. Mars Exploration News .

New Mars mission to take first look at what's going on deep inside the Red Planet
by Staff Writers
London, UK (SPX) Aug 23, 2012

Artist rendition of the formation of rocky bodies in the solar system. Credit: NASA/JPL-Caltech.

A UK Space Agency-funded instrument, designed to investigate the interior structure and processes of Mars, has been selected to travel to the Red Planet on NASA's newly announced InSight mission. The new mission, set to launch in 2016, will take the first look into the deep interior of Mars to investigate why, as one of our solar system's rocky planets, the Red Planet evolved so differently from Earth

The UK-funded SEIS-SP is a Seismometer that will listen for "marsquakes" and use this information to map the boundaries between the rock layers inside Earth's neighbour.

This will help determine if the planet has a liquid or solid core, and provide some clues as to why its surface is not divided up into tectonic plates as on Earth.

Detailed knowledge of the interior of Mars in comparison to Earth will help scientists understand better how terrestrial planets form and evolve. The SEIS-SP will be provided by space scientists at Imperial College London and the University of Oxford.

Dr David Williams, Chief Executive of the UK Space Agency, said, "We are delighted that Dr Pike and his team will be playing a crucial role in the InSight mission.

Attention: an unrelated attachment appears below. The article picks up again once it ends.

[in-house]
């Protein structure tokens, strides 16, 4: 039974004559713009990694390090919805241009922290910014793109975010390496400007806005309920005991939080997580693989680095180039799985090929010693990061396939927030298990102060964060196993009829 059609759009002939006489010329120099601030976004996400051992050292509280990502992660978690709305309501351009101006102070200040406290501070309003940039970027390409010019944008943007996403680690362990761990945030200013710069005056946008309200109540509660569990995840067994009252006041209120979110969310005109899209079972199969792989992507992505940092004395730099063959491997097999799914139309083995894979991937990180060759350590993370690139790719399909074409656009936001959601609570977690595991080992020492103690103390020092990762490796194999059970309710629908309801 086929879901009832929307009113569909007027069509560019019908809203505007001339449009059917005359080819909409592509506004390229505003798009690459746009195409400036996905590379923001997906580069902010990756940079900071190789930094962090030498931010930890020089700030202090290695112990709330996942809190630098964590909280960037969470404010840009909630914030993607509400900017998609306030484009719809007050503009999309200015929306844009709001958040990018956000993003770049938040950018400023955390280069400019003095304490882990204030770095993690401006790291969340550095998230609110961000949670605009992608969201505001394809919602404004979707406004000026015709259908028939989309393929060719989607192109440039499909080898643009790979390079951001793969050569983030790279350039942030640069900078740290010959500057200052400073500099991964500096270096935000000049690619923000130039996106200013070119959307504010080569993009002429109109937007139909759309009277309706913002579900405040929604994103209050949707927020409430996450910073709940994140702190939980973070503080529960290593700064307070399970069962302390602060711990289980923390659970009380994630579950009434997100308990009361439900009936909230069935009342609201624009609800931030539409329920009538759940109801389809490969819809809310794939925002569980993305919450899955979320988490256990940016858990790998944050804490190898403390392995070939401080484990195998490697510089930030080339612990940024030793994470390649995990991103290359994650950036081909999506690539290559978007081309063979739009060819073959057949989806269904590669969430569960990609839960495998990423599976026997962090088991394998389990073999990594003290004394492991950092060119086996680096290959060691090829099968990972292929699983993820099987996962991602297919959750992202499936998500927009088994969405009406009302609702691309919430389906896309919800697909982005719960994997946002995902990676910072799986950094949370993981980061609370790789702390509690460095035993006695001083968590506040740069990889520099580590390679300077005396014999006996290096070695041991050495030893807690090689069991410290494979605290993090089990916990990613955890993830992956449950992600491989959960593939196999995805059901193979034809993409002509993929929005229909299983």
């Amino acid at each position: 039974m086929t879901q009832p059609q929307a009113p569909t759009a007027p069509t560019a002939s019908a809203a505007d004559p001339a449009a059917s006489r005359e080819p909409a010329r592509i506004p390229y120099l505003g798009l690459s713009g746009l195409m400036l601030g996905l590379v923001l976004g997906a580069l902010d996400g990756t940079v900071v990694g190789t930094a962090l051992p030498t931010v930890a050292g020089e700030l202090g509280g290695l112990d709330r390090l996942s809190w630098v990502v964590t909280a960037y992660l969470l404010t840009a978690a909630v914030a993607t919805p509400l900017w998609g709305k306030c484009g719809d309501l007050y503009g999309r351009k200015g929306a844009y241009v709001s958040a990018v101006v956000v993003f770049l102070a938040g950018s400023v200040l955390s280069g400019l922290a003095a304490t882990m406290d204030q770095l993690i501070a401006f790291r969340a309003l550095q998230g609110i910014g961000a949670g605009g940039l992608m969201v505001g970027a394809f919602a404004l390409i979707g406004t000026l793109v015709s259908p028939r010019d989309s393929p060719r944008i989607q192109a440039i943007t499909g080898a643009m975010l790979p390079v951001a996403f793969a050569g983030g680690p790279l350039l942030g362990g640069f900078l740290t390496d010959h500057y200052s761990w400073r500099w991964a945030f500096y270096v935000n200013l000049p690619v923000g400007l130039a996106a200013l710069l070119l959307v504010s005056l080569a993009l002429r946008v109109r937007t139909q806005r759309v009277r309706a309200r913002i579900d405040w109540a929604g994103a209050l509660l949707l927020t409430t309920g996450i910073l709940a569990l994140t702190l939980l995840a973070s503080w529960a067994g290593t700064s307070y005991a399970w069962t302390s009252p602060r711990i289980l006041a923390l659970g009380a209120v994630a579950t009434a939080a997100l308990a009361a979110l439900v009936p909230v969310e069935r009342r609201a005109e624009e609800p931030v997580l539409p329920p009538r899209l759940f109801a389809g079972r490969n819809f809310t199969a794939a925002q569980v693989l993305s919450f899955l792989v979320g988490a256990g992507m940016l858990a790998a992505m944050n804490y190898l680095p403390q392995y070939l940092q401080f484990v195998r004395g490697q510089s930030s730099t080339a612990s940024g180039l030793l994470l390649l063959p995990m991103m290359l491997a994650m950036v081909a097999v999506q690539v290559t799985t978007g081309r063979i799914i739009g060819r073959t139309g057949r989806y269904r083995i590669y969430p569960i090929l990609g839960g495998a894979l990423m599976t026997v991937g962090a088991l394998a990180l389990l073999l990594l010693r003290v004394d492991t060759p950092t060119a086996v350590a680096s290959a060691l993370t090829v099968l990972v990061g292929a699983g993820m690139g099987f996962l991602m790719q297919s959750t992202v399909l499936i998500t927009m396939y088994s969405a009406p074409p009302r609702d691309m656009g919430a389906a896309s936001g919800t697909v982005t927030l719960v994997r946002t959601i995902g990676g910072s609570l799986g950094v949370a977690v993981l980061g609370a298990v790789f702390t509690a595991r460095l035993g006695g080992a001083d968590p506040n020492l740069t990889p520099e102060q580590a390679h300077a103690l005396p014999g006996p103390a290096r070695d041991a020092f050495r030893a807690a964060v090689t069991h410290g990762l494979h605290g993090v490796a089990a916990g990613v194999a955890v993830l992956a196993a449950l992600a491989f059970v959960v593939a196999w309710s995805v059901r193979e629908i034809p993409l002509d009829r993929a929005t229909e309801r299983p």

Placing the first seismometer on Mars has long been a goal of international scientists, and this is a great example of the pioneering, world-class science and technology supported by the UK Space Agency.

The technical challenge is significant but the UK team are proving themselves more than equal to it. The scientific outcomes may well revolutionise our understanding of Mars - and by extension its nearest neighbour: Earth. Where previous Mars missions have scratched the surface, InSight will be digging deeper for the planet's secrets."

Dr Tom Pike, Principal Investigator for the UK seismometer and Reader in Microengineering at Imperial College London, added, "We are delighted to be playing a key part in a mission which will deliver ground-breaking science and technology; InSight will be the first mission to look at the deep interior of another planet. To fully understand how a planet has evolved, and what processes are still active today, requires knowledge of its deep structure.